- Supreme Judicial Court
- Massachusetts Court System
Jennifer Donahue and Erika Gully-Santiago
BOSTON, MA — Fourteen students from seven high schools across the Commonwealth today learned about the state judiciary and the appellate process during Student Government Day at the Supreme Judicial Court. The students who participated were elected by their classmates to represent them at the State House and the Supreme Judicial Court at the annual event.
The day began with activities at the State House, where students learned about the Executive, Legislative, and Judicial Branches of government. Appeals Court Associate Justice Mark V. Green addressed the students on behalf of the Judicial Branch.
The students then spent the afternoon at the John Adams Courthouse where they were led on a tour of the courthouse and learned about the state judiciary and the appellate process from recently retired Supreme Judicial Court Justice Margot Botsford; Supreme Judicial Court Clerk for the Commonwealth Francis V. Kenneally; Supreme Judicial Court First Assistant Clerk for the County of Suffolk Eric Wetzel; and Supreme Judicial Court Law Clerks assigned to the Justices.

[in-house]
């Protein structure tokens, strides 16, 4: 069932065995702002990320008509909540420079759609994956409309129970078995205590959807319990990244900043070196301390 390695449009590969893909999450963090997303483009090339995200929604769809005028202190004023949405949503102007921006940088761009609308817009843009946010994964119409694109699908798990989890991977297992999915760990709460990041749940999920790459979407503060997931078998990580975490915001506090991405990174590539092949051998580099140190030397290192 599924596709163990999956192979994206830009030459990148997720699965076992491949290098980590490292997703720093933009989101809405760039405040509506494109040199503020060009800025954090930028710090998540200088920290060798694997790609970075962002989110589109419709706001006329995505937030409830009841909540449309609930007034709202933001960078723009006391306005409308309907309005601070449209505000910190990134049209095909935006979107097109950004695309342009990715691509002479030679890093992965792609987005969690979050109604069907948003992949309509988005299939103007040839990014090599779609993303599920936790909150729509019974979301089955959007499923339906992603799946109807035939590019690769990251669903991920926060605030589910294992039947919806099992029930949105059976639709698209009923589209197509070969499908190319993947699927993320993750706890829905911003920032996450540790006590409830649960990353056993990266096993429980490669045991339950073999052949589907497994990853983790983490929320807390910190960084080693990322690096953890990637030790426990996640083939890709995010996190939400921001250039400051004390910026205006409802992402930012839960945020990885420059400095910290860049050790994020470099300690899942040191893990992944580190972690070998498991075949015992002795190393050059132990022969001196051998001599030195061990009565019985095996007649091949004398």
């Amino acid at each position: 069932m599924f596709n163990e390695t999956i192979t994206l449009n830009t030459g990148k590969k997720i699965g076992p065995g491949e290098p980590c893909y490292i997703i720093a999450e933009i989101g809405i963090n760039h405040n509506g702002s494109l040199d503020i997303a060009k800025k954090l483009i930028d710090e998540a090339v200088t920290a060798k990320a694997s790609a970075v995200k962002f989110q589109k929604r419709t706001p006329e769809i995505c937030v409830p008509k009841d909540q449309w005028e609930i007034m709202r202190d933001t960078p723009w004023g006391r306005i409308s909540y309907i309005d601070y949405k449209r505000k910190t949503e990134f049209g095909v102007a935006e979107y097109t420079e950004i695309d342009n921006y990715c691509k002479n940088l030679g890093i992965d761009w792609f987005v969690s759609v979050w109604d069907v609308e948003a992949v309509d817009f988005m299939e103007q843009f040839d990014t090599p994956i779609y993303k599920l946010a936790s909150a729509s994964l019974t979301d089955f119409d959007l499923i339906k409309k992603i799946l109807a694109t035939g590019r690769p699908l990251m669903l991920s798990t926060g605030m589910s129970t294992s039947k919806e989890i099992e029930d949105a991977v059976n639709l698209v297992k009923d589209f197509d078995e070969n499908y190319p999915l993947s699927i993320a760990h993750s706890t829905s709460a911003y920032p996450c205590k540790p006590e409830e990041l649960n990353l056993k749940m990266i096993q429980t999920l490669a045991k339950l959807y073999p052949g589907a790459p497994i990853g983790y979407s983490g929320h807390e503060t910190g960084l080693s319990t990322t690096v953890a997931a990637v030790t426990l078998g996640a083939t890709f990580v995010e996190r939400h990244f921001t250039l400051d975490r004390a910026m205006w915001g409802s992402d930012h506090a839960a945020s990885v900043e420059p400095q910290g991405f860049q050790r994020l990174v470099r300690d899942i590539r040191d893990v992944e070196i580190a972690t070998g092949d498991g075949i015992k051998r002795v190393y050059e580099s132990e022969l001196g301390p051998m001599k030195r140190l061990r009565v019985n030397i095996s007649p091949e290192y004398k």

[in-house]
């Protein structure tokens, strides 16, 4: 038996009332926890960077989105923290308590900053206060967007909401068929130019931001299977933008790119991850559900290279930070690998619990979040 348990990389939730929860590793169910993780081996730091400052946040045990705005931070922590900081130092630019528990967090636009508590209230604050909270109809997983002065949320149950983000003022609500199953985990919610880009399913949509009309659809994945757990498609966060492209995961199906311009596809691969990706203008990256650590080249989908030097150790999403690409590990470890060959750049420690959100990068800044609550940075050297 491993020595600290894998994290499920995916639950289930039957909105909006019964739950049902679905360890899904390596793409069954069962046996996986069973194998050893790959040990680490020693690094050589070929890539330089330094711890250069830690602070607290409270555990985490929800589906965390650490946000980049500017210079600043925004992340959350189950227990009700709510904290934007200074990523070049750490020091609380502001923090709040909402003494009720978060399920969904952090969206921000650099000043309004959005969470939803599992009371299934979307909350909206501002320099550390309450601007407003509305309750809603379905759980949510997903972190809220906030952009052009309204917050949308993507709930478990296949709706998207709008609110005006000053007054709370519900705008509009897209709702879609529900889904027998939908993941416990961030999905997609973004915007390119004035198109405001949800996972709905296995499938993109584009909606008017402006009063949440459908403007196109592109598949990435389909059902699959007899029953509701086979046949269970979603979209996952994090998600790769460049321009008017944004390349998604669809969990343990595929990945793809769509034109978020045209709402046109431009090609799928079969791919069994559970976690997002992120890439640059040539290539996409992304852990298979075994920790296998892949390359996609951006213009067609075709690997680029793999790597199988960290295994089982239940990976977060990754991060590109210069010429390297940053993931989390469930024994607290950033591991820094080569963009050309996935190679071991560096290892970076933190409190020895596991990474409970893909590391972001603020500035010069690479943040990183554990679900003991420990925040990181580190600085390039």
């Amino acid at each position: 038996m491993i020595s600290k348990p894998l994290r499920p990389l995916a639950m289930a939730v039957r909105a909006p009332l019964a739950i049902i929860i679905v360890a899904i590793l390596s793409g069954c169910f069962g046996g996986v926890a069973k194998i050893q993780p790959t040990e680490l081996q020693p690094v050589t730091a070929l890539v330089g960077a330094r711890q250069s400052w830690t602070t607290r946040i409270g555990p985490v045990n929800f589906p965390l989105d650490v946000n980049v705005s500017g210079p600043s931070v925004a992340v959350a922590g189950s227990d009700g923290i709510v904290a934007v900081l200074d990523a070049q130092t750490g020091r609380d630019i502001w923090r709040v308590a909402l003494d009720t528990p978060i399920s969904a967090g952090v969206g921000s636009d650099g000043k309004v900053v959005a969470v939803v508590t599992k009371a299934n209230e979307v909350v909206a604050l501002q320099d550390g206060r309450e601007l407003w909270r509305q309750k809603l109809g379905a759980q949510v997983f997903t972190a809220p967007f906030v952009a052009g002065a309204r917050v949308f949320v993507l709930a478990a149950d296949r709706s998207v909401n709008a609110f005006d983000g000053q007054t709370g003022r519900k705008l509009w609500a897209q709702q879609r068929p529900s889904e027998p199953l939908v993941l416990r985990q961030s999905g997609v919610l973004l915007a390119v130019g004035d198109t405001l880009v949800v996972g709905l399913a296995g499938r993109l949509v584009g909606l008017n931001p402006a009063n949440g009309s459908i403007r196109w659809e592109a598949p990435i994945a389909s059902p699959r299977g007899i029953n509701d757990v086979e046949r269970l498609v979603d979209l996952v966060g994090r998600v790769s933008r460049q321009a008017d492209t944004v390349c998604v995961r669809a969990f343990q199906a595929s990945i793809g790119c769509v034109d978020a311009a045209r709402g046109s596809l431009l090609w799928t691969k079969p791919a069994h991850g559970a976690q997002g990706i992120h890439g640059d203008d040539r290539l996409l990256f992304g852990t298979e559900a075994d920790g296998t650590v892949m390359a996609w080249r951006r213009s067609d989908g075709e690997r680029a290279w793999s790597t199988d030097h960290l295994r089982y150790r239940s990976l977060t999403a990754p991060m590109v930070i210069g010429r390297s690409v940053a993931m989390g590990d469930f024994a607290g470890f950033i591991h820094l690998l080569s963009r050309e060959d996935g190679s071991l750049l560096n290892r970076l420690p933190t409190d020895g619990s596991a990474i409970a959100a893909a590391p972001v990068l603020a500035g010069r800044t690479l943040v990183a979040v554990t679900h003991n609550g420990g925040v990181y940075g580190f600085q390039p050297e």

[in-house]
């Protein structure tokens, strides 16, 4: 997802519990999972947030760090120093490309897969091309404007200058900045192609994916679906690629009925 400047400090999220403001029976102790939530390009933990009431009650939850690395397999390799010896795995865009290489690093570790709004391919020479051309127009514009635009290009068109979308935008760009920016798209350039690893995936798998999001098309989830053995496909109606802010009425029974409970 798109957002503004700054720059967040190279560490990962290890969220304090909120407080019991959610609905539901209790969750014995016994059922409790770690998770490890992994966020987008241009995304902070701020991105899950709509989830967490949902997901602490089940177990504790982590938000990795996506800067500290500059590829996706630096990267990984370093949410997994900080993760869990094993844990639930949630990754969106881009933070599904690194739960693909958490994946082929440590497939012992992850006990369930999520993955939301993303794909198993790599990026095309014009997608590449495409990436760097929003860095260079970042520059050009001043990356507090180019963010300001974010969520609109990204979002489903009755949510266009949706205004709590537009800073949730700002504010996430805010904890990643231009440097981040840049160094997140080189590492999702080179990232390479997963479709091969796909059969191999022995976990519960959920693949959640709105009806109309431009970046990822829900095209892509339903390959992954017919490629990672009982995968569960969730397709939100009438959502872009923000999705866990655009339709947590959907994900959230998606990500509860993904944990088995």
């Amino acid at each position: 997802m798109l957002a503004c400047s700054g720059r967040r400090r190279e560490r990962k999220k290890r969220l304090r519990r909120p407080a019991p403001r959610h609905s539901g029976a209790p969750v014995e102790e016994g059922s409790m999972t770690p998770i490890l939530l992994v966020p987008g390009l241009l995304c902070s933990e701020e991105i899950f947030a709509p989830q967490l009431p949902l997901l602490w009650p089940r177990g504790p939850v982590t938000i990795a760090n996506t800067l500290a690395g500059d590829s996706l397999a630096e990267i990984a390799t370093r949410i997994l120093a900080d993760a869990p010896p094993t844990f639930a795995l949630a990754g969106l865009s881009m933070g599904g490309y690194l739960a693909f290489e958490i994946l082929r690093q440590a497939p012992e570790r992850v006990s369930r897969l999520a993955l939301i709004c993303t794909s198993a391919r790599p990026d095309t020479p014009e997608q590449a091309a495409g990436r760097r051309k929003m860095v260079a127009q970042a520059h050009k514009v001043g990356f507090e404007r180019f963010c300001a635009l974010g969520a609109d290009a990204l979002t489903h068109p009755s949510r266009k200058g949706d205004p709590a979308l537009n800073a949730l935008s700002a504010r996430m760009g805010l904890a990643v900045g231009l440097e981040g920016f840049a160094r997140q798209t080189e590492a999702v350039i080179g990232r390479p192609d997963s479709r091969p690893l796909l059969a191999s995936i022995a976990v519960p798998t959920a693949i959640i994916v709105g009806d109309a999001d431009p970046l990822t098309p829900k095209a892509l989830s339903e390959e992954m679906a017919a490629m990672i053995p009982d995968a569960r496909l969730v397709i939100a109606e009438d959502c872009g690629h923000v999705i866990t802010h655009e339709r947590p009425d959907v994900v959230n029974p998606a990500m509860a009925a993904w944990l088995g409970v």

Justice Botsford spoke about the collaborative nature of being an appellate court judge and how it differs from being a trial judge. She explained the process of becoming a judge and the ways in which the Massachusetts court system is different and similar to other states. Clerk Kenneally and First Assistant Clerk Wetzel educated the students about the work they do at the court, and the history of the Supreme Judicial Court.
The Supreme Judicial Court hosted two students from each of the seven schools below:
- Auburn High School
- Martha's Vineyard Regional High School
- Pioneer Valley Regional School
- Swampscott High School
- The Education Cooperative High School
- The Learning Center for the Deaf
- Wakefield Memorial High School
Established in 1947, Student Government Day is sponsored by the Massachusetts Department of Elementary and Secondary Education to encourage students to learn about the role and function of the three branches of government through observation and active participation.